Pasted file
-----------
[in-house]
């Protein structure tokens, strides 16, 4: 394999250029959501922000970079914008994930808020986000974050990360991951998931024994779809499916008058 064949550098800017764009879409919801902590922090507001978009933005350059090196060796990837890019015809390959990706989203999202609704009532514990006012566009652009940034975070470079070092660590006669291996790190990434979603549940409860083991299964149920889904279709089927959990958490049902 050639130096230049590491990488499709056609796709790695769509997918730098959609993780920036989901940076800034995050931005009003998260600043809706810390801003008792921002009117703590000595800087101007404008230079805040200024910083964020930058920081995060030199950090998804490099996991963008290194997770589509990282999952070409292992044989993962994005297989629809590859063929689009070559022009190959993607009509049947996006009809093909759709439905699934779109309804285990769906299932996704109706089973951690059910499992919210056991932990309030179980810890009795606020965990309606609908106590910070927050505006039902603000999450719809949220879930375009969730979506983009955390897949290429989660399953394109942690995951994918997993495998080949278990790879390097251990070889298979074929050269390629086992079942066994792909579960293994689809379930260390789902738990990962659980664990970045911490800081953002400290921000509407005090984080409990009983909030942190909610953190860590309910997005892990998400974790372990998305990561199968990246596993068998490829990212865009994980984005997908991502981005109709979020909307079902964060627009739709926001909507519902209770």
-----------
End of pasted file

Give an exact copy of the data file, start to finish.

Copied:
[in-house]
């Protein structure tokens, strides 16, 4: 394999250029959501922000970079914008994930808020986000974050990360991951998931024994779809499916008058 064949550098800017764009879409919801902590922090507001978009933005350059090196060796990837890019015809390959990706989203999202609704009532514990006012566009652009940034975070470079070092660590006669291996790190990434979603549940409860083991299964149920889904279709089927959990958490049902 050639130096230049590491990488499709056609796709790695769509997918730098959609993780920036989901940076800034995050931005009003998260600043809706810390801003008792921002009117703590000595800087101007404008230079805040200024910083964020930058920081995060030199950090998804490099996991963008290194997770589509990282999952070409292992044989993962994005297989629809590859063929689009070559022009190959993607009509049947996006009809093909759709439905699934779109309804285990769906299932996704109706089973951690059910499992919210056991932990309030179980810890009795606020965990309606609908106590910070927050505006039902603000999450719809949220879930375009969730979506983009955390897949290429989660399953394109942690995951994918997993495998080949278990790879390097251990070889298979074929050269390629086992079942066994792909579960293994689809379930260390789902738990990962659980664990970045911490800081953002400290921000509407005090984080409990009983909030942190909610953190860590309910997005892990998400974790372990998305990561199968990246596993068998490829990212865009994980984005997908991502981005109709979020909307079902964060627009739709926001909507519902209770």